HHS will receive $168.8 billion in funding under a spending bill passed last week by the Senate.
That's nearly $35 million more than the amount requested by the Clinton administration, but less than fiscal 1994's $176.8 billion budget.
The spending measure, which was passed last month by the House, took effect Oct. 1, the start of the federal government's fiscal 1995.
The legislation was sent to President Clinton for his signature.
Meanwhile, both the House and Senate were expected to consider a series of Medicare amendments, many of which hospitals have sought for several years.
The amendments include a number of items dropped from last year's budget agreement because of a rule known as the "Byrd rule," which is named after Sen. Robert Byrd (D-W.Va.), chairman of the Appropriations Committee. The Byrd rule is designed to keep politicians from loading pet projects and other extraneous measures onto budget legislation.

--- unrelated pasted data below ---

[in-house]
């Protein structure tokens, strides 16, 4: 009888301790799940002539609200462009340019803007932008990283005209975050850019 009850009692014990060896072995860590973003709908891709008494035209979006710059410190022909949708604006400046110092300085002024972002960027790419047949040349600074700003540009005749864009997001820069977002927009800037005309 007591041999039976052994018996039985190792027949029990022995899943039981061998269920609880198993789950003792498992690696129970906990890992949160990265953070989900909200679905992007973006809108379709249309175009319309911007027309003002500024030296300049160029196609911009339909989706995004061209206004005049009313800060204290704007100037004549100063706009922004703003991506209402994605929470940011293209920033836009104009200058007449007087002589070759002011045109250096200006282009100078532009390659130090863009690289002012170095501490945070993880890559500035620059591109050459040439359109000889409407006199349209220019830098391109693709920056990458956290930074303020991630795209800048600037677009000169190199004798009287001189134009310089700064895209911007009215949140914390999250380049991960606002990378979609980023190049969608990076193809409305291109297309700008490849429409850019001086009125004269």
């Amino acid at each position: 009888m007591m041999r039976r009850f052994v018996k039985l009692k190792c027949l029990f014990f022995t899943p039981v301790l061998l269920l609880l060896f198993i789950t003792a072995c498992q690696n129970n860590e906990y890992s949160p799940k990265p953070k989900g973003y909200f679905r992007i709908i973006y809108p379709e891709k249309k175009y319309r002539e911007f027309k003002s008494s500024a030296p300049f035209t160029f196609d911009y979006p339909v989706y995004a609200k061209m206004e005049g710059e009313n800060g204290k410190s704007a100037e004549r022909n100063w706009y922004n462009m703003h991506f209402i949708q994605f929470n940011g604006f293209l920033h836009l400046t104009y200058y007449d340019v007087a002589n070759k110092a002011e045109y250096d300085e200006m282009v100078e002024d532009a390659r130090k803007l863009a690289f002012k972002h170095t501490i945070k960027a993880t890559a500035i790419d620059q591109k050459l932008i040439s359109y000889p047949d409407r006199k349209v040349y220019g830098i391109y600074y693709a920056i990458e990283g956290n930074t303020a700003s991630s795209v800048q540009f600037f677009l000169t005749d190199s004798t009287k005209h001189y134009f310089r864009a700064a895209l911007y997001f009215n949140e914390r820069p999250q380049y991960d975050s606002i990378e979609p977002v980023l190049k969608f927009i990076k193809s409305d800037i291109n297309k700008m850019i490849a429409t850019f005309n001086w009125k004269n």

Among the Medicare amendments are:
The reauthorization of the Essential Access Community Hospital program, designed to maintain rural hospital service, and the Rural Health Transition grant program, which assists rural facilities by paying for strategic planning and restructuring services.
A provision to modify the three-day prospective payment "window" so non-PPS hospitals aren't forced to accept DRG reimbursements.
A provision that would authorize HHS to account for the occupational mix in the hospital wage-index calculation. That change would allow the government to pay more money to facilities that employ more highly paid workers.
A requirement that HHS begin collecting data needed to compute a wage index for skilled-nursing facilities based on SNF wages rather than on hospital wages.
Unlike in past years, the 1995 HHS spending bill includes very few issues of concern to hospitals, according to American Hospital Association lobbyists following the measure.
While the HHS budget was reduced overall, some areas saw significant increases.
For example, the Agency for Health Care Policy and Research received $162.7 million in funding, up from $154 million in 1994.
The Ryan White AIDS program, which is designed to funnel money to areas hardest hit by AIDS, received nearly $633 million, an increase of $53.6 million over fiscal 1994 but significantly below the more than $672 million requested by the Clinton administration (See related story, p. 81).
The community health center program will receive nearly $617 million, an increase from $604 million in fiscal 1994.